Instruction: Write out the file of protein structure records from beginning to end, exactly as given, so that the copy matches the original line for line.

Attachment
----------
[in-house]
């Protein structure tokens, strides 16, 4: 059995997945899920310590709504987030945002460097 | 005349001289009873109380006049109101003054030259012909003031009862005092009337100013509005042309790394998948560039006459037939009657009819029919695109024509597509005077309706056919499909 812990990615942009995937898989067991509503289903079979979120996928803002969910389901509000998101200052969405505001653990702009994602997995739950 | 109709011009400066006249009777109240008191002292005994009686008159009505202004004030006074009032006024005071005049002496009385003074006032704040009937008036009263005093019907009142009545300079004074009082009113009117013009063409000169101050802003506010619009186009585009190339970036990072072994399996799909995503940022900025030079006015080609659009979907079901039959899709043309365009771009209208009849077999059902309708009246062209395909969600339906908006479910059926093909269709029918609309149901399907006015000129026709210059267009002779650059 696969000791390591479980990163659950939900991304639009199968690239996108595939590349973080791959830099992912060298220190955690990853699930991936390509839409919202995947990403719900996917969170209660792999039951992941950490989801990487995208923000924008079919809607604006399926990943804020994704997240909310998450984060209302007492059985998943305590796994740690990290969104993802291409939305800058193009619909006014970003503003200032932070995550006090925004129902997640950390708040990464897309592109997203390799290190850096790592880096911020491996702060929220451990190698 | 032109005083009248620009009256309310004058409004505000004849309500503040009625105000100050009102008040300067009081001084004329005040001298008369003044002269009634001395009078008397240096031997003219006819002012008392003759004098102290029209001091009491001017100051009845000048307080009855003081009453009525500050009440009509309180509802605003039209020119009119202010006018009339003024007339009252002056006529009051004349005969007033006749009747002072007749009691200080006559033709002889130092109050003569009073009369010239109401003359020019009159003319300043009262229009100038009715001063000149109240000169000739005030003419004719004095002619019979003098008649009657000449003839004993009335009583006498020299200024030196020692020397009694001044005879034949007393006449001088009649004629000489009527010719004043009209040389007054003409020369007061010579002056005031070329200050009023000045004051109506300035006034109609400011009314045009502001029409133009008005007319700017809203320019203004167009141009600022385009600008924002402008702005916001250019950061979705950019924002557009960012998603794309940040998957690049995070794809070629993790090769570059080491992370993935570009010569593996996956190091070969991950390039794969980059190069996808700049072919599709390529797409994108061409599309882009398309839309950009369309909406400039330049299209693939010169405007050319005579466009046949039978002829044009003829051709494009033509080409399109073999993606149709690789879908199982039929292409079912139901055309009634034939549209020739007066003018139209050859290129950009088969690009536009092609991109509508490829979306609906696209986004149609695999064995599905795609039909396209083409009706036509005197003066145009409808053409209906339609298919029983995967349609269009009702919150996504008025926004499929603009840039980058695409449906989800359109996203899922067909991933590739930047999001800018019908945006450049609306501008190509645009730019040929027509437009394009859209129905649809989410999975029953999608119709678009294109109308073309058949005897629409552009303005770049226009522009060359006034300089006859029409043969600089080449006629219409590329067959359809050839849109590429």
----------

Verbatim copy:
[in-house]
């Protein structure tokens, strides 16, 4: 059995997945899920310590709504987030945002460097 | 005349001289009873109380006049109101003054030259012909003031009862005092009337100013509005042309790394998948560039006459037939009657009819029919695109024509597509005077309706056919499909 812990990615942009995937898989067991509503289903079979979120996928803002969910389901509000998101200052969405505001653990702009994602997995739950 | 109709011009400066006249009777109240008191002292005994009686008159009505202004004030006074009032006024005071005049002496009385003074006032704040009937008036009263005093019907009142009545300079004074009082009113009117013009063409000169101050802003506010619009186009585009190339970036990072072994399996799909995503940022900025030079006015080609659009979907079901039959899709043309365009771009209208009849077999059902309708009246062209395909969600339906908006479910059926093909269709029918609309149901399907006015000129026709210059267009002779650059 696969000791390591479980990163659950939900991304639009199968690239996108595939590349973080791959830099992912060298220190955690990853699930991936390509839409919202995947990403719900996917969170209660792999039951992941950490989801990487995208923000924008079919809607604006399926990943804020994704997240909310998450984060209302007492059985998943305590796994740690990290969104993802291409939305800058193009619909006014970003503003200032932070995550006090925004129902997640950390708040990464897309592109997203390799290190850096790592880096911020491996702060929220451990190698 | 032109005083009248620009009256309310004058409004505000004849309500503040009625105000100050009102008040300067009081001084004329005040001298008369003044002269009634001395009078008397240096031997003219006819002012008392003759004098102290029209001091009491001017100051009845000048307080009855003081009453009525500050009440009509309180509802605003039209020119009119202010006018009339003024007339009252002056006529009051004349005969007033006749009747002072007749009691200080006559033709002889130092109050003569009073009369010239109401003359020019009159003319300043009262229009100038009715001063000149109240000169000739005030003419004719004095002619019979003098008649009657000449003839004993009335009583006498020299200024030196020692020397009694001044005879034949007393006449001088009649004629000489009527010719004043009209040389007054003409020369007061010579002056005031070329200050009023000045004051109506300035006034109609400011009314045009502001029409133009008005007319700017809203320019203004167009141009600022385009600008924002402008702005916001250019950061979705950019924002557009960012998603794309940040998957690049995070794809070629993790090769570059080491992370993935570009010569593996996956190091070969991950390039794969980059190069996808700049072919599709390529797409994108061409599309882009398309839309950009369309909406400039330049299209693939010169405007050319005579466009046949039978002829044009003829051709494009033509080409399109073999993606149709690789879908199982039929292409079912139901055309009634034939549209020739007066003018139209050859290129950009088969690009536009092609991109509508490829979306609906696209986004149609695999064995599905795609039909396209083409009706036509005197003066145009409808053409209906339609298919029983995967349609269009009702919150996504008025926004499929603009840039980058695409449906989800359109996203899922067909991933590739930047999001800018019908945006450049609306501008190509645009730019040929027509437009394009859209129905649809989410999975029953999608119709678009294109109308073309058949005897629409552009303005770049226009522009060359006034300089006859029409043969600089080449006629219409590329067959359809050839849109590429």